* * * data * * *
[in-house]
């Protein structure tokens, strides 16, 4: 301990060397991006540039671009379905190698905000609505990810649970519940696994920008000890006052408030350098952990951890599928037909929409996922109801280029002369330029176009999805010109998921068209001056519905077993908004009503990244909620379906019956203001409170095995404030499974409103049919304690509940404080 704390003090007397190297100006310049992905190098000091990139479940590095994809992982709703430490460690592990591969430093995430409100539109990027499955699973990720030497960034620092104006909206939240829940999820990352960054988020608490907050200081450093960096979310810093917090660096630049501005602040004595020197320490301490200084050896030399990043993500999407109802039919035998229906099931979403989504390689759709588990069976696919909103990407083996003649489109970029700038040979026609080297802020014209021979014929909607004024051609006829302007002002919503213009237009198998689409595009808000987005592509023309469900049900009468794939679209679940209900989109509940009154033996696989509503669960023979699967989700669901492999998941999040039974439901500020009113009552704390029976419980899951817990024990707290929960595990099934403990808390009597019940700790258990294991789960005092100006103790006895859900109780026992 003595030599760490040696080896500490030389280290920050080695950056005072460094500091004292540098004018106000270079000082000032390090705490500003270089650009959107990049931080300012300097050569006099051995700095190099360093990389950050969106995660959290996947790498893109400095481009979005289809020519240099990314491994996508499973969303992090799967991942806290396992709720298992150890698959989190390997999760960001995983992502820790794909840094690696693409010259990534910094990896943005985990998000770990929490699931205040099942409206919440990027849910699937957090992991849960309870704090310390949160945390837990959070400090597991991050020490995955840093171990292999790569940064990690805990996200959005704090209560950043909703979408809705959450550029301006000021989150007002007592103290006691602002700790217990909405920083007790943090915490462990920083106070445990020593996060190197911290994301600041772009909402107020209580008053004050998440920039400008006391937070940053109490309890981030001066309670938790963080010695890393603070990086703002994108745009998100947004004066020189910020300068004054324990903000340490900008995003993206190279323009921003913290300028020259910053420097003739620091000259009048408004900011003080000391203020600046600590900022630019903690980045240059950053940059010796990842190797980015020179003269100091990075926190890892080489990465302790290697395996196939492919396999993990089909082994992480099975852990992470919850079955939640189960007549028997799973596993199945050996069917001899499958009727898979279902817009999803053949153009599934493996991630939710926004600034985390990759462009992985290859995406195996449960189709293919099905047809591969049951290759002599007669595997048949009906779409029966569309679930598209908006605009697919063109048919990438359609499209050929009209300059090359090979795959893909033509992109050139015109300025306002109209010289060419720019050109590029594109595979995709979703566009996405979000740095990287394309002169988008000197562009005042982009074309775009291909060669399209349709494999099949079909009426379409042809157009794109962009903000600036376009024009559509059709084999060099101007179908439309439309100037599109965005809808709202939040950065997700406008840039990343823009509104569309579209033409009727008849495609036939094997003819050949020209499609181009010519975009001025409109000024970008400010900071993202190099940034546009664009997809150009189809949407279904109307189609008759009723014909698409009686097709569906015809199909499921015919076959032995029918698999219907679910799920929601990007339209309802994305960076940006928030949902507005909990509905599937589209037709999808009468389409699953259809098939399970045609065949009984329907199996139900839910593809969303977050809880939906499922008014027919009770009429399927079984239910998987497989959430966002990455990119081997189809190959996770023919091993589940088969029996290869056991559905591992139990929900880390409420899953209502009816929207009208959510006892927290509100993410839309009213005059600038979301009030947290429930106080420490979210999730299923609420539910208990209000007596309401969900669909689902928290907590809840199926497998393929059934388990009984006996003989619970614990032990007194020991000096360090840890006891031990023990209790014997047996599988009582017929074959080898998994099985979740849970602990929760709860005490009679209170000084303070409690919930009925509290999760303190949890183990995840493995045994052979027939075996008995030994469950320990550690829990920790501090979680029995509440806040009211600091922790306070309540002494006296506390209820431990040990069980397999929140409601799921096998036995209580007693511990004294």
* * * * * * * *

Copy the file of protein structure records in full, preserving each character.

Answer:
[in-house]
């Protein structure tokens, strides 16, 4: 301990060397991006540039671009379905190698905000609505990810649970519940696994920008000890006052408030350098952990951890599928037909929409996922109801280029002369330029176009999805010109998921068209001056519905077993908004009503990244909620379906019956203001409170095995404030499974409103049919304690509940404080 704390003090007397190297100006310049992905190098000091990139479940590095994809992982709703430490460690592990591969430093995430409100539109990027499955699973990720030497960034620092104006909206939240829940999820990352960054988020608490907050200081450093960096979310810093917090660096630049501005602040004595020197320490301490200084050896030399990043993500999407109802039919035998229906099931979403989504390689759709588990069976696919909103990407083996003649489109970029700038040979026609080297802020014209021979014929909607004024051609006829302007002002919503213009237009198998689409595009808000987005592509023309469900049900009468794939679209679940209900989109509940009154033996696989509503669960023979699967989700669901492999998941999040039974439901500020009113009552704390029976419980899951817990024990707290929960595990099934403990808390009597019940700790258990294991789960005092100006103790006895859900109780026992 003595030599760490040696080896500490030389280290920050080695950056005072460094500091004292540098004018106000270079000082000032390090705490500003270089650009959107990049931080300012300097050569006099051995700095190099360093990389950050969106995660959290996947790498893109400095481009979005289809020519240099990314491994996508499973969303992090799967991942806290396992709720298992150890698959989190390997999760960001995983992502820790794909840094690696693409010259990534910094990896943005985990998000770990929490699931205040099942409206919440990027849910699937957090992991849960309870704090310390949160945390837990959070400090597991991050020490995955840093171990292999790569940064990690805990996200959005704090209560950043909703979408809705959450550029301006000021989150007002007592103290006691602002700790217990909405920083007790943090915490462990920083106070445990020593996060190197911290994301600041772009909402107020209580008053004050998440920039400008006391937070940053109490309890981030001066309670938790963080010695890393603070990086703002994108745009998100947004004066020189910020300068004054324990903000340490900008995003993206190279323009921003913290300028020259910053420097003739620091000259009048408004900011003080000391203020600046600590900022630019903690980045240059950053940059010796990842190797980015020179003269100091990075926190890892080489990465302790290697395996196939492919396999993990089909082994992480099975852990992470919850079955939640189960007549028997799973596993199945050996069917001899499958009727898979279902817009999803053949153009599934493996991630939710926004600034985390990759462009992985290859995406195996449960189709293919099905047809591969049951290759002599007669595997048949009906779409029966569309679930598209908006605009697919063109048919990438359609499209050929009209300059090359090979795959893909033509992109050139015109300025306002109209010289060419720019050109590029594109595979995709979703566009996405979000740095990287394309002169988008000197562009005042982009074309775009291909060669399209349709494999099949079909009426379409042809157009794109962009903000600036376009024009559509059709084999060099101007179908439309439309100037599109965005809808709202939040950065997700406008840039990343823009509104569309579209033409009727008849495609036939094997003819050949020209499609181009010519975009001025409109000024970008400010900071993202190099940034546009664009997809150009189809949407279904109307189609008759009723014909698409009686097709569906015809199909499921015919076959032995029918698999219907679910799920929601990007339209309802994305960076940006928030949902507005909990509905599937589209037709999808009468389409699953259809098939399970045609065949009984329907199996139900839910593809969303977050809880939906499922008014027919009770009429399927079984239910998987497989959430966002990455990119081997189809190959996770023919091993589940088969029996290869056991559905591992139990929900880390409420899953209502009816929207009208959510006892927290509100993410839309009213005059600038979301009030947290429930106080420490979210999730299923609420539910208990209000007596309401969900669909689902928290907590809840199926497998393929059934388990009984006996003989619970614990032990007194020991000096360090840890006891031990023990209790014997047996599988009582017929074959080898998994099985979740849970602990929760709860005490009679209170000084303070409690919930009925509290999760303190949890183990995840493995045994052979027939075996008995030994469950320990550690829990920790501090979680029995509440806040009211600091922790306070309540002494006296506390209820431990040990069980397999929140409601799921096998036995209580007693511990004294």